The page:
The Year of Sitting Comfortably

Are you sitting comfortably?  Then I’ll begin.

You will only recognise those words if you are a) Old Like Me or b) young and into cultural irony like my son: I continue to be amazed at how much stuff from my youth he recognises because it’s referenced in things he watches.  Anyway, are you sitting comfortably?

Then I’ll begin: because today’s post is about the lost art of storytelling – by which I mean the old oral tradition of face-to-face narration (I realise plenty of stories are being told in print or on film.  Incidentally, remind me to post a review of La La Land.  I saw it on Friday and it is beyond description, but I’ll try.)

What started me off on this was – well, first of all it was because the title came to me and secondly because there is in Loughborough library a storytelling chair.  It’s large enough for one adult and one child, and it’s decorated with ladybirds.  Lovely, I thought, just right for a parent to read to a child.  And then I discovered that it’s actually an electronic chair: you sit in it and it tells you stories – and that seemed sad to me.  It seemed alienating and distancing – and moreover, a waste of money, especially as the funds had been raised by Friends of the Library and could have been spent on an ordinary comfy chair destined for face-to-face storytelling.

One of the first TV programmes I ever watched after we got our first black-and-white set was ‘Jackanory.’  This was a storytelling programme and as with all TV programmes, sitting comfortably was a prerequisite.  Jackanory went on for years and featured famous actors and actresses reading from a book, interspersed with pictures.  It was a simple but effective format.  Nowadays we have to turn to the radio for storytelling, but once every two months I go with Ruth to a group called Telling Tales.  The Leicestershire Guild of Storytellers puts on this event in Leicester and it features a mix of traditional and modern tales from a huge variety of cultures.  Last week we had stories from India, Norway, Germany and Iran, as well as my own largely descriptive account of the garden of the vicarage where I grew up.  I love telling stories and hearing them, and it is my firm belief that we need a return to our oral traditions; to go back to face-to-face storytelling.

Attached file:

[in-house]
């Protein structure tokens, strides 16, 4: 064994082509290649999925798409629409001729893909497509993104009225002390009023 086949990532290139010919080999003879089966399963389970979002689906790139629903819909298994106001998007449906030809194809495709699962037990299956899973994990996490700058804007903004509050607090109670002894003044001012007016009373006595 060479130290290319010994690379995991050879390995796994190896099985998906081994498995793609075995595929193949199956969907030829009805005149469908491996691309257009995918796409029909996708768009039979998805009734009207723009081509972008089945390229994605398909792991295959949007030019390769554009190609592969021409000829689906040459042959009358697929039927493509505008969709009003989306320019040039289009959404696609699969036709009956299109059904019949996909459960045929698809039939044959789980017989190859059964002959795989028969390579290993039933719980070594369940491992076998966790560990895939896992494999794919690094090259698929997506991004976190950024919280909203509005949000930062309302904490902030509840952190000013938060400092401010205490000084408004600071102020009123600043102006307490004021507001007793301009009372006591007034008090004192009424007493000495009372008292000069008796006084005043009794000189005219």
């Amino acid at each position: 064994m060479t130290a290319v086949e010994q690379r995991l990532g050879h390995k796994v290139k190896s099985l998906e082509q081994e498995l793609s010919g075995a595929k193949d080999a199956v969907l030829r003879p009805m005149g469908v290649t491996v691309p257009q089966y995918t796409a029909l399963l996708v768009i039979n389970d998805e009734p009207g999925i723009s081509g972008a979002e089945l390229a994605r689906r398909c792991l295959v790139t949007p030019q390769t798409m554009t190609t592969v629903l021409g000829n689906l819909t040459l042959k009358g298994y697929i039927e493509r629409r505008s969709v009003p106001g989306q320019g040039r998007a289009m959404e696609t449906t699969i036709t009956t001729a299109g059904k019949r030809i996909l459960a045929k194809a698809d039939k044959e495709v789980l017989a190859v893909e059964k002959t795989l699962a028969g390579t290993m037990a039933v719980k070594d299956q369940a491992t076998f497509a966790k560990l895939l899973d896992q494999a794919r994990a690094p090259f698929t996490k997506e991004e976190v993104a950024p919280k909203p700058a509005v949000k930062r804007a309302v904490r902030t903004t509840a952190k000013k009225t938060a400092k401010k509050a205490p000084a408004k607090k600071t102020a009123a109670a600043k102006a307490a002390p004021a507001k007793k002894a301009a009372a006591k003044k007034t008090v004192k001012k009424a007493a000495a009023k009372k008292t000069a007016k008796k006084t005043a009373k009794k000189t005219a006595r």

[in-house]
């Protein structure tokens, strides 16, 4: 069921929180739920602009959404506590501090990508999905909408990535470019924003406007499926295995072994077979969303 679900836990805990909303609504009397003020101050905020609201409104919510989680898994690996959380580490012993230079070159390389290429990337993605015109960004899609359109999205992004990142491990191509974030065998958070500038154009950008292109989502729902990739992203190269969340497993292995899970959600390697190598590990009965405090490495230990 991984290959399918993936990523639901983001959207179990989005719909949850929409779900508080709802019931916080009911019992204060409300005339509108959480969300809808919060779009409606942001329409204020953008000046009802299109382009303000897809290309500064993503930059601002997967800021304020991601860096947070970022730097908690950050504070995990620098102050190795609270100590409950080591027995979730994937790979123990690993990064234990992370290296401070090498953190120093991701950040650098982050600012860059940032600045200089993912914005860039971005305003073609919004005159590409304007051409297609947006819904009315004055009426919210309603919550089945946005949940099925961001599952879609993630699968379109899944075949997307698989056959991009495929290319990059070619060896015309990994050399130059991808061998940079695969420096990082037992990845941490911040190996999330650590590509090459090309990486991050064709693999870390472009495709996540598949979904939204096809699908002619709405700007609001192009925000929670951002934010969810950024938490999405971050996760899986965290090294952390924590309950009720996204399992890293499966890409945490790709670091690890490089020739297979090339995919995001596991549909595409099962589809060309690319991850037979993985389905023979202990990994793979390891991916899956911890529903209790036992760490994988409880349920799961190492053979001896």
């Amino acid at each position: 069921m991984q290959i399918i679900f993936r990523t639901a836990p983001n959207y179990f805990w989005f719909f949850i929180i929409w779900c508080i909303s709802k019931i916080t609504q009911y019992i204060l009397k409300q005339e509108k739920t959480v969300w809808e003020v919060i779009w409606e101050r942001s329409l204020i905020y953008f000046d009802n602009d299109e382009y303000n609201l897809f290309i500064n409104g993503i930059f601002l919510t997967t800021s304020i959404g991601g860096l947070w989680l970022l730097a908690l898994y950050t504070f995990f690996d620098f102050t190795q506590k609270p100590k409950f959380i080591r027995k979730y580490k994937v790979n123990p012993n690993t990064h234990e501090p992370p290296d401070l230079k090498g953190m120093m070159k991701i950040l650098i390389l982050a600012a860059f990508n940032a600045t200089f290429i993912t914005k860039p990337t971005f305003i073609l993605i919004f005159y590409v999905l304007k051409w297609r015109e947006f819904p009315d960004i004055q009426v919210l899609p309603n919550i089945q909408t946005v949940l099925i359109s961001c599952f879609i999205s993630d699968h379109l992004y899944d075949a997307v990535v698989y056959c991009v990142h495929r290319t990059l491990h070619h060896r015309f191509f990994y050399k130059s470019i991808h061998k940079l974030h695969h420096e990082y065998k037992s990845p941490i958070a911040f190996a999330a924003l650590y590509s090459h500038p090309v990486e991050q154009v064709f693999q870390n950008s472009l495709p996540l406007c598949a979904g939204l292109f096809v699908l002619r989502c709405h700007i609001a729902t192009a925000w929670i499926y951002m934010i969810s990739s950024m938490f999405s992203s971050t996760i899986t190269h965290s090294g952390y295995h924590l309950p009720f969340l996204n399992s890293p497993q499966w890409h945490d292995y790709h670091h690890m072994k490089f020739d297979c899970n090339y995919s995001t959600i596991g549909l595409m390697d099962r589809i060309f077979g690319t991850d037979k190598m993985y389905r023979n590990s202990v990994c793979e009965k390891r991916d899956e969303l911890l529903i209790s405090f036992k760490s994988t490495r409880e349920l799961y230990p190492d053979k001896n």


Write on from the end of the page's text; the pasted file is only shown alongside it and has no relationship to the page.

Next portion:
And poetry, of course.

Kirk out

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4 Comments

Filed under friends and family, poems, short stories

4 responses to “The Year of Sitting Comfortably

  1. hollyg20

    Just started studying the tradition of folk tales, how they began and morphed into fairytales 🙂 x

  2. You are right, it is depressing how much libraries buy into these stupid gimmicks when no doubt the people on the ground probably know the money would have been much better spent on ways to facilitate real human interaction. I remember going to the library after swimming once with my kids (when they were home educated) and finding a large group of school children in there with a story teller and sitting at the back watching and how brilliant it was, the woman was dressed as an old hag and told stories from memory, not reading them.

    • Sarada Gray

      Storytelling is brilliant.  In fairness I have to say that Loughborough is an excellent library with lots of reading groups, singing cafes etc – but live storytelling would be so much better.  Maybe I should suggest it to them…

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